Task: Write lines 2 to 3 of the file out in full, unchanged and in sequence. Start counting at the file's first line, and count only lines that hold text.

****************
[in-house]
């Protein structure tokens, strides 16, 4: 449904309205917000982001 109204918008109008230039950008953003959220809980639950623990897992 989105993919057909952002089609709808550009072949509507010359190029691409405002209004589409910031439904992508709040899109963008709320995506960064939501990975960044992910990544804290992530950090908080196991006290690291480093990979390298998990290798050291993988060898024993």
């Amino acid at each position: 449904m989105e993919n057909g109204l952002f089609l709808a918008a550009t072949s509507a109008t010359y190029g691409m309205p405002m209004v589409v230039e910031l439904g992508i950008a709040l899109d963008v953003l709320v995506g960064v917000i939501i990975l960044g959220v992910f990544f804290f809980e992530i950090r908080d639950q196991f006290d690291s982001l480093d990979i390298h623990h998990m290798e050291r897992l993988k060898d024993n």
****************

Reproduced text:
């Protein structure tokens, strides 16, 4: 449904309205917000982001 109204918008109008230039950008953003959220809980639950623990897992 989105993919057909952002089609709808550009072949509507010359190029691409405002209004589409910031439904992508709040899109963008709320995506960064939501990975960044992910990544804290992530950090908080196991006290690291480093990979390298998990290798050291993988060898024993």
């Amino acid at each position: 449904m989105e993919n057909g109204l952002f089609l709808a918008a550009t072949s509507a109008t010359y190029g691409m309205p405002m209004v589409v230039e910031l439904g992508i950008a709040l899109d963008v953003l709320v995506g960064v917000i939501i990975l960044g959220v992910f990544f804290f809980e992530i950090r908080d639950q196991f006290d690291s982001l480093d990979i390298h623990h998990m290798e050291r897992l993988k060898d024993n």